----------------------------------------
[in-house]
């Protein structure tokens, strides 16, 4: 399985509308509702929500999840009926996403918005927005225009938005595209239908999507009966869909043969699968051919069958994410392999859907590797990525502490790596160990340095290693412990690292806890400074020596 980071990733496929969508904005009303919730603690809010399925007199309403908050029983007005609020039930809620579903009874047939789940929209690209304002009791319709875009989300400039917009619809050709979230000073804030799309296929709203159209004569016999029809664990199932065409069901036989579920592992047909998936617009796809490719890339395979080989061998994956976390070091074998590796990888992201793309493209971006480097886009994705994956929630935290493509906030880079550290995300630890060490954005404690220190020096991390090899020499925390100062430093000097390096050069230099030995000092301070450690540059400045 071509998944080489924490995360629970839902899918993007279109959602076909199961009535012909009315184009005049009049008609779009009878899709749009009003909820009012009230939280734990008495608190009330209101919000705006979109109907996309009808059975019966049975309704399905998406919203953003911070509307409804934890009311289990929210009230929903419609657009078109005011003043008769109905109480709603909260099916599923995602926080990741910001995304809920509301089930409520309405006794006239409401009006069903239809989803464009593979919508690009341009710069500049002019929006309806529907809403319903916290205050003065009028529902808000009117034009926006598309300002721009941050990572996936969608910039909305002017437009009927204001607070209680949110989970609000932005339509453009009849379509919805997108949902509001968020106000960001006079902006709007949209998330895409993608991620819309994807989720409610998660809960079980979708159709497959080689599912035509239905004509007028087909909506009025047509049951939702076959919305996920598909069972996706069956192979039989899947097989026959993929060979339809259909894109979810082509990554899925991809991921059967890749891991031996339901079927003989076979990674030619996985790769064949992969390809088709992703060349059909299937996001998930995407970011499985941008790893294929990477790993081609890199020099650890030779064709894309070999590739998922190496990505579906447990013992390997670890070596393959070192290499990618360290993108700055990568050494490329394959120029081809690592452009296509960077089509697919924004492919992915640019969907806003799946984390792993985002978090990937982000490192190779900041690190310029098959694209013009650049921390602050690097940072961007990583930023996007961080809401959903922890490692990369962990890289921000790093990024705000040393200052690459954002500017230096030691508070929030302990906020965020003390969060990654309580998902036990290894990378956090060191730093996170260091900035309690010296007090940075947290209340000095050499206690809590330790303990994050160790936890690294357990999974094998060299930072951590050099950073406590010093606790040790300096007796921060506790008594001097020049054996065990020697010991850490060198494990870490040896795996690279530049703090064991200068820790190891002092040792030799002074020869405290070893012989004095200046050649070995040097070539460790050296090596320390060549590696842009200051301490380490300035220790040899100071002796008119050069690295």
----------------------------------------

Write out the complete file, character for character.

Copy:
[in-house]
């Protein structure tokens, strides 16, 4: 399985509308509702929500999840009926996403918005927005225009938005595209239908999507009966869909043969699968051919069958994410392999859907590797990525502490790596160990340095290693412990690292806890400074020596 980071990733496929969508904005009303919730603690809010399925007199309403908050029983007005609020039930809620579903009874047939789940929209690209304002009791319709875009989300400039917009619809050709979230000073804030799309296929709203159209004569016999029809664990199932065409069901036989579920592992047909998936617009796809490719890339395979080989061998994956976390070091074998590796990888992201793309493209971006480097886009994705994956929630935290493509906030880079550290995300630890060490954005404690220190020096991390090899020499925390100062430093000097390096050069230099030995000092301070450690540059400045 071509998944080489924490995360629970839902899918993007279109959602076909199961009535012909009315184009005049009049008609779009009878899709749009009003909820009012009230939280734990008495608190009330209101919000705006979109109907996309009808059975019966049975309704399905998406919203953003911070509307409804934890009311289990929210009230929903419609657009078109005011003043008769109905109480709603909260099916599923995602926080990741910001995304809920509301089930409520309405006794006239409401009006069903239809989803464009593979919508690009341009710069500049002019929006309806529907809403319903916290205050003065009028529902808000009117034009926006598309300002721009941050990572996936969608910039909305002017437009009927204001607070209680949110989970609000932005339509453009009849379509919805997108949902509001968020106000960001006079902006709007949209998330895409993608991620819309994807989720409610998660809960079980979708159709497959080689599912035509239905004509007028087909909506009025047509049951939702076959919305996920598909069972996706069956192979039989899947097989026959993929060979339809259909894109979810082509990554899925991809991921059967890749891991031996339901079927003989076979990674030619996985790769064949992969390809088709992703060349059909299937996001998930995407970011499985941008790893294929990477790993081609890199020099650890030779064709894309070999590739998922190496990505579906447990013992390997670890070596393959070192290499990618360290993108700055990568050494490329394959120029081809690592452009296509960077089509697919924004492919992915640019969907806003799946984390792993985002978090990937982000490192190779900041690190310029098959694209013009650049921390602050690097940072961007990583930023996007961080809401959903922890490692990369962990890289921000790093990024705000040393200052690459954002500017230096030691508070929030302990906020965020003390969060990654309580998902036990290894990378956090060191730093996170260091900035309690010296007090940075947290209340000095050499206690809590330790303990994050160790936890690294357990999974094998060299930072951590050099950073406590010093606790040790300096007796921060506790008594001097020049054996065990020697010991850490060198494990870490040896795996690279530049703090064991200068820790190891002092040792030799002074020869405290070893012989004095200046050649070995040097070539460790050296090596320390060549590696842009200051301490380490300035220790040899100071002796008119050069690295």